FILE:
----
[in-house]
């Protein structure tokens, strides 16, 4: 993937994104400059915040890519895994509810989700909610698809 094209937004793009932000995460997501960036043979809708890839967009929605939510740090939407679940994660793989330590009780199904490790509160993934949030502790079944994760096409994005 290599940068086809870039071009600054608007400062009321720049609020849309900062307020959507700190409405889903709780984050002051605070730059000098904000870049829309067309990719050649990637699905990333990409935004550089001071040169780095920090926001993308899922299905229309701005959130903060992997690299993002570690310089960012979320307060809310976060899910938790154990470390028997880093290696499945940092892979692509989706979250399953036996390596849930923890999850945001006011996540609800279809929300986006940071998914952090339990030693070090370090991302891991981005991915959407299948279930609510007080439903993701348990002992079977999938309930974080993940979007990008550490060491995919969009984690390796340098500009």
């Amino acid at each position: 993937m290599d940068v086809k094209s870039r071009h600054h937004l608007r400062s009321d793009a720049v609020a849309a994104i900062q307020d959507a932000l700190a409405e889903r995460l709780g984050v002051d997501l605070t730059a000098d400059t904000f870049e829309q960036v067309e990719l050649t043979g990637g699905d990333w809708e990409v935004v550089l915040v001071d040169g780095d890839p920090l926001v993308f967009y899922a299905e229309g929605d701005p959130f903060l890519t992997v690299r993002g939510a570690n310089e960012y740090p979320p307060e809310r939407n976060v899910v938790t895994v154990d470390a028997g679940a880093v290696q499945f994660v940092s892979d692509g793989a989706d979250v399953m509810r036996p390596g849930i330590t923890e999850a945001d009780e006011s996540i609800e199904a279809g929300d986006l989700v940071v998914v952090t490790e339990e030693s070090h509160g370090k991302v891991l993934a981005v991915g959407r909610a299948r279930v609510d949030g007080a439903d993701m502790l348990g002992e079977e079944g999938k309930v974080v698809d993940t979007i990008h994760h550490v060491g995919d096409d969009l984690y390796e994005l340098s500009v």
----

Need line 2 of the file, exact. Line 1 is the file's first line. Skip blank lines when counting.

């Protein structure tokens, strides 16, 4: 993937994104400059915040890519895994509810989700909610698809 094209937004793009932000995460997501960036043979809708890839967009929605939510740090939407679940994660793989330590009780199904490790509160993934949030502790079944994760096409994005 290599940068086809870039071009600054608007400062009321720049609020849309900062307020959507700190409405889903709780984050002051605070730059000098904000870049829309067309990719050649990637699905990333990409935004550089001071040169780095920090926001993308899922299905229309701005959130903060992997690299993002570690310089960012979320307060809310976060899910938790154990470390028997880093290696499945940092892979692509989706979250399953036996390596849930923890999850945001006011996540609800279809929300986006940071998914952090339990030693070090370090991302891991981005991915959407299948279930609510007080439903993701348990002992079977999938309930974080993940979007990008550490060491995919969009984690390796340098500009």